Mark Zuckerberg wasn’t afraid to risk a $2 billion investment in Oculus that didn’t pay off What are you afraid of?
March 26, 2018 5 min read
Opinions expressed by Entrepreneur contributors are their own.
In 2014, Mark Zuckerberg invested $2 billion in the startup virtual reality (VR) platform, Oculus. Observers, including the media, expected that Facebook would reap the same high ROI it had recorded on Instagram and Whatsapp. However,the company’s investment resulted in a downturn of fortune.
In fact, CNBC called Facebook’s $2 billion investment in VR “one of Mark Zuckerberg’s rare mistakes.” And the business site had reasons for making that assertion: Oculus didn’t generate much buzz. And Facebook lowered the prices of its products to make it more attractive to buyers — but to no avail.
Nobody seemed to want VR — at least Oculus’s version.
However, this misstep wasn’t unique to Zuckerberg. While Oculus still exists, Altspace VR, which ran one of the most popular social VR experiences, actually closed operations because of the slow growth of the VR market.
It’s almost difficult to believe that Altspace VR once raised $10 million in funds.
So, why did Zuckerberg knowingly take the risk to invest in something consumers were clearly not ready for? Was it overconfidence? Was CNBC right that Zuckerberg had made a mistake?
“The middle name of entrepreneurship”
Taking risks is the middle name of entrepreneurship. Most successful entrepreneurs, at some point, are seen as daring or even downright crazy. But it’s those risks that have taken businesses to where they are today.
You too may be questioning your ability to take risks and how they will affect your standing as an entrepreneur. However, you may need to face those risks head-on to be successful.
The reason why most people shy away from risks is that they are not well-informed about what risk-taking entails. Fortunately, here are three things they — and you — should know that may change your mind about risk-taking forever.
1. Risks are not taken at a whim
Many assume that when the occasion demands it, the typical perpetual risk-taker jumps in without thinking. But that’s far from the truth. Risk-taking requires careful thought, planning and hard work. Nothing is achieved by accident.
As entrepreneurship professor Leonard Green told Forbes, “Entrepreneurs are not risk-takers. They are calculated risk takers.” In short, they move toward their goals, learn along the way, make adjustments where necessary and take action.
Green calls this the “Act. Learn. Build. Repeat” model. Careful preparation is what makes these people stand out from other so-called risk-takers.
Down the road, as lessons are learned, backup plans can be set up to help minimize risks. For example, on its own, an online business comes with a lot of risks. One of those risks, an article on Quttera pointed out, is what it called “brute force attack. A real entrepreneur would have factored in and disarmed such risks, instead of shying away from what might prove to be a lucrative venture. That’s why smart entrepreneurs protect their businesses with different forms of insurance covers.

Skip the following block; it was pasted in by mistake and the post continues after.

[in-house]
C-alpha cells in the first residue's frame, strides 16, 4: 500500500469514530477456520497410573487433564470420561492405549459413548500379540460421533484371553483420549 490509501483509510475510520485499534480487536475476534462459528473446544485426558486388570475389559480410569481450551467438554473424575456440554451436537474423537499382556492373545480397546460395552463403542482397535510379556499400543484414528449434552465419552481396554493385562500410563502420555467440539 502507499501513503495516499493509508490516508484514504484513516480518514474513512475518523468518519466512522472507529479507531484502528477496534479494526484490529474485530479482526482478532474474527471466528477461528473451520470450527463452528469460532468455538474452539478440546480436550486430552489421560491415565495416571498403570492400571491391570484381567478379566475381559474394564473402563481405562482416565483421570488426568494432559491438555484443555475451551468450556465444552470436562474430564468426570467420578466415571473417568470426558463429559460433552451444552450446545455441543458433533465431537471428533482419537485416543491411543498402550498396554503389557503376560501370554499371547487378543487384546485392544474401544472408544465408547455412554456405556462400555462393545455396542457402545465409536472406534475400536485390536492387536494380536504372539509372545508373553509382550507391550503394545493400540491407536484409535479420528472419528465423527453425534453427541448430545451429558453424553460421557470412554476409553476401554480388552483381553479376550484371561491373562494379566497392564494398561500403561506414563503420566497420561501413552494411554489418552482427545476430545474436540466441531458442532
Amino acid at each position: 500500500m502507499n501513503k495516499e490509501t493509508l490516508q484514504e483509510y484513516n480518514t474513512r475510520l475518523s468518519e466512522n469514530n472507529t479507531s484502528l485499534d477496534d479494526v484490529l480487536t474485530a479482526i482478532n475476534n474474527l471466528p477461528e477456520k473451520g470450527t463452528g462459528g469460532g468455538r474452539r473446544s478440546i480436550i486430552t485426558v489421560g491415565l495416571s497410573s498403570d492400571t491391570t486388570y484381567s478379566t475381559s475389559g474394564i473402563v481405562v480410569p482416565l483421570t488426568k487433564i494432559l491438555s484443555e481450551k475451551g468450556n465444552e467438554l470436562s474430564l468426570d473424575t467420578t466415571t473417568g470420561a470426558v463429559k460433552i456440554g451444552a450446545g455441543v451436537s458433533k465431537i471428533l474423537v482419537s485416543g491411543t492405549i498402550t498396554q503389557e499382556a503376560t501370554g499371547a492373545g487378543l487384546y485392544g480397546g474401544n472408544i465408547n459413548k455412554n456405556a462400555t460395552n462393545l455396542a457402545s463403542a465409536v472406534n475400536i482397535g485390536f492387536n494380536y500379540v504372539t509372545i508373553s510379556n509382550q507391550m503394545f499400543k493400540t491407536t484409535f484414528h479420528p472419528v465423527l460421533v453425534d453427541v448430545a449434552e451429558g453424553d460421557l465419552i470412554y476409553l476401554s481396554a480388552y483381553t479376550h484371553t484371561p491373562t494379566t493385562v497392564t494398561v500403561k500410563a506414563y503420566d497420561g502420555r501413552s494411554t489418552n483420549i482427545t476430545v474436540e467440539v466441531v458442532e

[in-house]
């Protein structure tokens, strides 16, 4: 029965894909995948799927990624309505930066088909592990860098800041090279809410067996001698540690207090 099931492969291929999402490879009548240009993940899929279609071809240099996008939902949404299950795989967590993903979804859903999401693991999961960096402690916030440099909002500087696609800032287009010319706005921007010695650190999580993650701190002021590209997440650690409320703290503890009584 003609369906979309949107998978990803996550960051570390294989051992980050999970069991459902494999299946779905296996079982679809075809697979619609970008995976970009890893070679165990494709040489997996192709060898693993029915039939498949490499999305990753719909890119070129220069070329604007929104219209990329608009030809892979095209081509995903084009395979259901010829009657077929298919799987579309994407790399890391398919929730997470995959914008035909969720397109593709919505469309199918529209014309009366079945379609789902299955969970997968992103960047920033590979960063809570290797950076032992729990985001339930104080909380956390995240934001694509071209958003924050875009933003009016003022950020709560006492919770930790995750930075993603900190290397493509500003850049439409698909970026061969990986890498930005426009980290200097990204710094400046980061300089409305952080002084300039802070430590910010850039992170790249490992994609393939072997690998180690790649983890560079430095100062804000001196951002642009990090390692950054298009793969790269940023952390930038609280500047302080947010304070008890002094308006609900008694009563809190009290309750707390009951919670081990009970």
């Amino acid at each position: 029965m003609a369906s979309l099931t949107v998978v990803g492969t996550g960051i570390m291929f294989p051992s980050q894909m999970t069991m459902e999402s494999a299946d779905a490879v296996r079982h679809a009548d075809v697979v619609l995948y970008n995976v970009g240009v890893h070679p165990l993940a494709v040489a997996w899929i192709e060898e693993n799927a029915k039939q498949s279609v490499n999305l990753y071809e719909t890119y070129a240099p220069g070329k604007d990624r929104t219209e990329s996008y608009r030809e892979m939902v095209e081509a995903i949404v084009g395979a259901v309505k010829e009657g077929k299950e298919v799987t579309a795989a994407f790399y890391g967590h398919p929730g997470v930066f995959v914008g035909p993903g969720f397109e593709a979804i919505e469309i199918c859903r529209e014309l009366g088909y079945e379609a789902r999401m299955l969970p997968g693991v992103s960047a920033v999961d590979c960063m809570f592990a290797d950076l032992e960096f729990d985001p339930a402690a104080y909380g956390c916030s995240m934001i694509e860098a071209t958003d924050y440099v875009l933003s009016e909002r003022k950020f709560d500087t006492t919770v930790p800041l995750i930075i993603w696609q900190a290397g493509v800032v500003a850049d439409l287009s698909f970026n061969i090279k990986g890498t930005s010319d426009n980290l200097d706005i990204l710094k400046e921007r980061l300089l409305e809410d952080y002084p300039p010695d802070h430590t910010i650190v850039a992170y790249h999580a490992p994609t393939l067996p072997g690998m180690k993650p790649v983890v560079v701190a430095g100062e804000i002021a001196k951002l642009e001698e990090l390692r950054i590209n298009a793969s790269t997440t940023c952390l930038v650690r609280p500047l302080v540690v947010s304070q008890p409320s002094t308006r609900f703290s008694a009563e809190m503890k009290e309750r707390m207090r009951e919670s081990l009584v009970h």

2. No matter what the outcome, risks almost always yield dividend.
Successful risk-takers look at the long-term gains while others consider the losses. Such risk-takers don’t measure gains ibkt in monetary terms. For them, “gains” also include valuable lessons learned from failure.
So, whether their risky venture turns out well or not, they win both ways. They either make millions or they learn something that’s worth millions.
For example, Zuckerberg knew the risk he was taking when decided to invest in VR. VR was a foreign concept at the time, and basically untried. But the Facebook founder dived in, nonetheless, because he recognized VR’s potential.
In other people’s view, the investment in Oculus was a failure, but Zuckerberg saw the long-term gains. He was confident that in about five or 10 years VR would “get to where we all want to go.” That was his thought about how the VR industry would evolve and he seems to have been right.
Adrian Chan, head of marketing at ImmVRse, a Blockchain-VR platform, told Medium: “When Zuckerberg invested billions into a VR Startup in 2014, very few people believed in the potential of virtual reality. We have recently witnessed multiple milestones being reached in the development of VR, with technology giants swiftly moving into the industry, as Oculus Rift, Samsung VR and HTC Vive were all released last year. Suddenly everyone wants a piece of the pie.”
In fact, Forbes recently released a list of five ways VR is making higher profits.
3. Feel the fear but do it anyway.
You may have planned everything or have a backup in place, but for some reason, something still is keeping you from taking action. That force is fear, and it’s so strong that you can feel paralyzed.
The truth is that daring entrepreneurs feel afraid, too. They also feel doubtful and overwhelmed at times. Therefore, the only thing that sets them apart from others may be that while they feel the fear of the risks they’re about to take, that doesn’t stop them from taking action anyway.